‘I thought you were done with all that carnival stuff,” she said. My mother’s words ring in my ears, and I put them in the folder with the eye rolls, smirks, and remarks from people who hear I’m going to Carnival again. They just don’t get it, or haven’t experienced it, but are willing to pass judgment on my choice of how to spend my time. I can admit it: I love carnival. Since 2007 when I went to my first Carnival, I have made it a life goal to return to Carnival in Trinidad frequently, and to experience Caribbean and other carnivals and festivals around the world. So with that said lets list WHY I keep going back. These aren’t all the reasons, just the ones most important to me.
The simple idea of having my arms spread wide open dancing freely through the streets being me! It is a time to revel in the present, to let go of the troubles of the world and be…Happy! It’s hard not to be happy. In the time leading up to the climax, Carnival Monday and Tuesday in Trinidad, there are beautiful, genuine smiles everywhere – even more so during those final two days of revelry in costume on the road. The closest comparison I can make for Bermudians is the feeling leading up to Cup Match, but magnified 100 times, ok, ok, maybe 67.928 times. There is a buzz in the air and it is most definitely infectious. This buzz, this repetitious pure joy, living each moment to the fullest, speaks to the soul of humanity. This is a stark reminder of how we can lose sight of what happy is.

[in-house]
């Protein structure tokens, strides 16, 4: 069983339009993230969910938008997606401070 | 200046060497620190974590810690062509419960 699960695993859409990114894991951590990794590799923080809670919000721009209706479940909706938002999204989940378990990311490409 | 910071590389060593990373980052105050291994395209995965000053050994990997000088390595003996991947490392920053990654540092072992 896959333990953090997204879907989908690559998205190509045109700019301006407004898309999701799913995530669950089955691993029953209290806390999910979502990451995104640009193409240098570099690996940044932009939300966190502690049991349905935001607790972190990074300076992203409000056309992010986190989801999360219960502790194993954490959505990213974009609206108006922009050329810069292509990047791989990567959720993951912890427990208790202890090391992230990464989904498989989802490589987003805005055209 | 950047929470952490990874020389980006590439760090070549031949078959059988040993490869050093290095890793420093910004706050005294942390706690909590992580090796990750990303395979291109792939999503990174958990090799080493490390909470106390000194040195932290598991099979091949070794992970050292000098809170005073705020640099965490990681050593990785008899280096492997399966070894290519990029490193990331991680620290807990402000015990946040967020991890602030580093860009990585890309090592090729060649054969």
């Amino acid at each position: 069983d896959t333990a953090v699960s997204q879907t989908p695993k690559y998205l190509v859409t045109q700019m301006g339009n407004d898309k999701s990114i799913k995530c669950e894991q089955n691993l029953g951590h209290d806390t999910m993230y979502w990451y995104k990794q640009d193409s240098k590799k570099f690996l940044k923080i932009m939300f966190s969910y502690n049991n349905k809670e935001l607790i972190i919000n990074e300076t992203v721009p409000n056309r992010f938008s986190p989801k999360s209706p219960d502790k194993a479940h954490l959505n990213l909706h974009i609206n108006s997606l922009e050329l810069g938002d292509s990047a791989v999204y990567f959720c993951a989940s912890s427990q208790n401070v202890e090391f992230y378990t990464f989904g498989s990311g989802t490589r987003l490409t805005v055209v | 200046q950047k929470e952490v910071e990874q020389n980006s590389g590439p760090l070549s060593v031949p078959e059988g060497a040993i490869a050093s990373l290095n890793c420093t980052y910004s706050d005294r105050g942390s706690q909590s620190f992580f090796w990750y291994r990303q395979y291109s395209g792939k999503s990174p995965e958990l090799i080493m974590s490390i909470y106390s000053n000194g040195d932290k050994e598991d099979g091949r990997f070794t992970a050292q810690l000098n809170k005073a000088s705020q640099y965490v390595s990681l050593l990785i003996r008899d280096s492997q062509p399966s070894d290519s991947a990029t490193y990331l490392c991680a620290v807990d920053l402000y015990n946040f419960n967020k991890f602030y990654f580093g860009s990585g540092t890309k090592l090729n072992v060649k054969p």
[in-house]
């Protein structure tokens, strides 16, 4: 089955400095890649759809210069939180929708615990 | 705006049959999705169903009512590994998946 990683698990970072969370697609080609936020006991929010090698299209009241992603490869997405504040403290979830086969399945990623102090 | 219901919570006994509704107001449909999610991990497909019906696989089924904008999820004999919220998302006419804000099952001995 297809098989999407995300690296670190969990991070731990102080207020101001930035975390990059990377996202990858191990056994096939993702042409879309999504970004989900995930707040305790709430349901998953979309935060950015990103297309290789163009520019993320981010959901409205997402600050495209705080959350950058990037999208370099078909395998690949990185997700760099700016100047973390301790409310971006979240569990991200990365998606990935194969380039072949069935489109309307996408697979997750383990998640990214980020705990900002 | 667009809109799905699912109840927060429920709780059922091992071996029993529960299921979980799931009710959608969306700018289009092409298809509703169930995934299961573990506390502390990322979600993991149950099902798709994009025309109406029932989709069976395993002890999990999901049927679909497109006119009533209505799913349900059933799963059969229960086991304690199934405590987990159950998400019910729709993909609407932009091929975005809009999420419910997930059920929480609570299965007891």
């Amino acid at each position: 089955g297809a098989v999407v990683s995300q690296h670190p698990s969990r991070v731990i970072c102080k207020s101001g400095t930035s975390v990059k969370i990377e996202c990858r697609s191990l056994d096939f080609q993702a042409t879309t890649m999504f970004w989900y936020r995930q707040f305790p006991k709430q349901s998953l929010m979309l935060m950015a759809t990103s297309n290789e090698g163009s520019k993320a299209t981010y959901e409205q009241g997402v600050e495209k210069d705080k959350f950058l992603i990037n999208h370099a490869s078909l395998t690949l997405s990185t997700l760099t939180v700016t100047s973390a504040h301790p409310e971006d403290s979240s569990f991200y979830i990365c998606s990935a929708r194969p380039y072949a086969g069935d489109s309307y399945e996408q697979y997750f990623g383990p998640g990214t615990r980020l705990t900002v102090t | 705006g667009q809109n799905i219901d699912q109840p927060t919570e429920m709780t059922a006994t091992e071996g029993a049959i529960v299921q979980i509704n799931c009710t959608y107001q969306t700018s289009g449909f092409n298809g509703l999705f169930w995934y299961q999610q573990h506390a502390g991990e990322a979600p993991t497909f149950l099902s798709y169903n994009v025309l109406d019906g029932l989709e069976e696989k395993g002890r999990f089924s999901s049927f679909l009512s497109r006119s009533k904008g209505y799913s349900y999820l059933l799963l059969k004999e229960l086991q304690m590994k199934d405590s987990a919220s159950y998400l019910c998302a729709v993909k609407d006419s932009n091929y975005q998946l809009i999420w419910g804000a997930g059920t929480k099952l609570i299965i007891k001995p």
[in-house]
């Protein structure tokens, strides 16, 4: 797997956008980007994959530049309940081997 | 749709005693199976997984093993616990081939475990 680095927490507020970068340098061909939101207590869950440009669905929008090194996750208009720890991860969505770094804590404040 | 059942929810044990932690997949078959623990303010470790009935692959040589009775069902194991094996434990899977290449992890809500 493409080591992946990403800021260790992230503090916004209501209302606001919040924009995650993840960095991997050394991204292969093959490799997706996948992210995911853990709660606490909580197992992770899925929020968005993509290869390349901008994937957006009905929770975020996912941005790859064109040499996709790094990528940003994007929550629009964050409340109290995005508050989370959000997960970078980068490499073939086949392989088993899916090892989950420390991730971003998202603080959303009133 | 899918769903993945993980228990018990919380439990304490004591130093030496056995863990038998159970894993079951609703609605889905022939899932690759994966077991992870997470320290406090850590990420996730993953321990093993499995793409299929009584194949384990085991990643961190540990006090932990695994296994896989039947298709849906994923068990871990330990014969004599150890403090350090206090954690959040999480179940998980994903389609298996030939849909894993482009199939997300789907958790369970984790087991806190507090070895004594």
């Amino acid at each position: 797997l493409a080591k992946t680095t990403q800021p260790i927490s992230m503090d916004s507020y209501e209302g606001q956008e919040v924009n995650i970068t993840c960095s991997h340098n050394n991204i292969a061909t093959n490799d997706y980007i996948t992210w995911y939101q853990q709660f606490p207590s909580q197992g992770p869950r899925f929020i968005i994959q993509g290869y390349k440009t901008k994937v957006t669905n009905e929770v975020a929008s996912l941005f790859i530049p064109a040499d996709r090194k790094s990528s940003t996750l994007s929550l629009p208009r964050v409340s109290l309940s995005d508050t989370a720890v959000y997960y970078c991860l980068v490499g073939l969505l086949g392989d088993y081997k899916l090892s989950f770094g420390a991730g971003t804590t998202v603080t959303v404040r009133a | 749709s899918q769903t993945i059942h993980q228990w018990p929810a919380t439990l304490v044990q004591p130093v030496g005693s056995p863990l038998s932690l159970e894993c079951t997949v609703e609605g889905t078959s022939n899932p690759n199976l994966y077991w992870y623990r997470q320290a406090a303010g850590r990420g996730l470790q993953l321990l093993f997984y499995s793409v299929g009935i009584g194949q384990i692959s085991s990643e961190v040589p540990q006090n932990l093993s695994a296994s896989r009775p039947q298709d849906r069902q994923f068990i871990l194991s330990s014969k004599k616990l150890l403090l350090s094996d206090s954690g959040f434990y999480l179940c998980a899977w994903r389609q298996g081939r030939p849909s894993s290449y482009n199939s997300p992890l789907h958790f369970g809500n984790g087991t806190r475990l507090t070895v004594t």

Lets not get into the nuances of what type of dance or how it’s done. Let’s keep it big picture. When was the last time you lost yourself to dance? Imagine going on vacation to dance. This isn’t going to your cousin’s destination wedding and cutting a rug, or a weekend clubbing with your crew. This is actually planning to dance daily, for the greater part of your waking hours. The pleasure I get telling a US Customs Border Patrol officer that I was dancing for the past 10 days while I was in Trinidad compensates for all of my visits to Room A, secondary security checks, and the profiling I’ve experienced traveling through the U.S. with an Islamic name on my passport post 9/11.
What would the dancing be without the music? Out of place and funny looking to say the least. There is an incredible amount of music produced for Carnival each year. Soca’s biggest DJ just put out his mix of the more popular tunes for the season and it’s 3 hours long! Song competitions, kids competitions, competitions for sub-genres, for steel pan bands, the list is long, really long, really really long. The music is contagious, partly because you hear it repetitively, everywhere, at all times of day: in the grocery store, on the street and definitely in the many limes (get together/party), boat rides and fetes (parties/concerts) taking place all over the country. Sometimes you have to join in for safety’s sake. Take 2010’s Palance for example you can’t stand still with your arms crossed when 2000 people start bouncing toward you…well you can, but I promise it hurts less if you move with them.
The music evolves into a reminder of the feeling, that tangible energy hippy stuff I mentioned. The songs from carnival are portals to that happiness felt during carnival, not mere musical compositions with repetitive themes of jump, wine, rum, wave, jook, drink, and bumpa.